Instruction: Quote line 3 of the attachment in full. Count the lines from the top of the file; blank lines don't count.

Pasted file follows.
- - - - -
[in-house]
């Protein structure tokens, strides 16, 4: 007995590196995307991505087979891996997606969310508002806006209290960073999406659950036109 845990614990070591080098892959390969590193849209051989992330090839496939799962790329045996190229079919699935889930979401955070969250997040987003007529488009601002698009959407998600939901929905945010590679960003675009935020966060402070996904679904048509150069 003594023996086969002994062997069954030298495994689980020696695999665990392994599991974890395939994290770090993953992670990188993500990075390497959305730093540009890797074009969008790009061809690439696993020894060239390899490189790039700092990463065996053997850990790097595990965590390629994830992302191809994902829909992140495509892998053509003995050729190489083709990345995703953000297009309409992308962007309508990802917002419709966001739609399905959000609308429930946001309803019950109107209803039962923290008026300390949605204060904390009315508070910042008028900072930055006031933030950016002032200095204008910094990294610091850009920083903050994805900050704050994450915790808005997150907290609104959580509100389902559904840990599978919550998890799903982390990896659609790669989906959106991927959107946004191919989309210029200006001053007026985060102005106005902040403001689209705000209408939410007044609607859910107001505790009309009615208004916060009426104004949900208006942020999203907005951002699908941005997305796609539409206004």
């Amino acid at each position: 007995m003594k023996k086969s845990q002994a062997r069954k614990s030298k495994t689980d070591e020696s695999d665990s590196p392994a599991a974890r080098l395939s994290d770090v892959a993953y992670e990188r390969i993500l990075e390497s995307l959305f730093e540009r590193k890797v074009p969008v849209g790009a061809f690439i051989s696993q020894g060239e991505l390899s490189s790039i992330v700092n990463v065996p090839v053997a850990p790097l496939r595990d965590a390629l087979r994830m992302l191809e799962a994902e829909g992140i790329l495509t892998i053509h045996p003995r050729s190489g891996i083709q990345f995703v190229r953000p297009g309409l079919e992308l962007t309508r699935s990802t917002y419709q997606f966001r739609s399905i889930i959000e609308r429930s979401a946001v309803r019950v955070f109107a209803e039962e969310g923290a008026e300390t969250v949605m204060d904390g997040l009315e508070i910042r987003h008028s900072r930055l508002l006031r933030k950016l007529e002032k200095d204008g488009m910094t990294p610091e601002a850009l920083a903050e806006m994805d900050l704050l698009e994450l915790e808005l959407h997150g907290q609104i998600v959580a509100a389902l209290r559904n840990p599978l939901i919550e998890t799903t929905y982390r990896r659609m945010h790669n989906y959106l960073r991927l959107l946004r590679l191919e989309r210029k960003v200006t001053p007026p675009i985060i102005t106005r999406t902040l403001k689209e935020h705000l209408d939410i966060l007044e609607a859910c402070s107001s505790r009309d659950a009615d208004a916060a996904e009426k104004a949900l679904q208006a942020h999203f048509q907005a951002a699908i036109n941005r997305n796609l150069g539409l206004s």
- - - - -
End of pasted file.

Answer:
């Amino acid at each position: 007995m003594k023996k086969s845990q002994a062997r069954k614990s030298k495994t689980d070591e020696s695999d665990s590196p392994a599991a974890r080098l395939s994290d770090v892959a993953y992670e990188r390969i993500l990075e390497s995307l959305f730093e540009r590193k890797v074009p969008v849209g790009a061809f690439i051989s696993q020894g060239e991505l390899s490189s790039i992330v700092n990463v065996p090839v053997a850990p790097l496939r595990d965590a390629l087979r994830m992302l191809e799962a994902e829909g992140i790329l495509t892998i053509h045996p003995r050729s190489g891996i083709q990345f995703v190229r953000p297009g309409l079919e992308l962007t309508r699935s990802t917002y419709q997606f966001r739609s399905i889930i959000e609308r429930s979401a946001v309803r019950v955070f109107a209803e039962e969310g923290a008026e300390t969250v949605m204060d904390g997040l009315e508070i910042r987003h008028s900072r930055l508002l006031r933030k950016l007529e002032k200095d204008g488009m910094t990294p610091e601002a850009l920083a903050e806006m994805d900050l704050l698009e994450l915790e808005l959407h997150g907290q609104i998600v959580a509100a389902l209290r559904n840990p599978l939901i919550e998890t799903t929905y982390r990896r659609m945010h790669n989906y959106l960073r991927l959107l946004r590679l191919e989309r210029k960003v200006t001053p007026p675009i985060i102005t106005r999406t902040l403001k689209e935020h705000l209408d939410i966060l007044e609607a859910c402070s107001s505790r009309d659950a009615d208004a916060a996904e009426k104004a949900l679904q208006a942020h999203f048509q907005a951002a699908i036109n941005r997305n796609l150069g539409l206004s």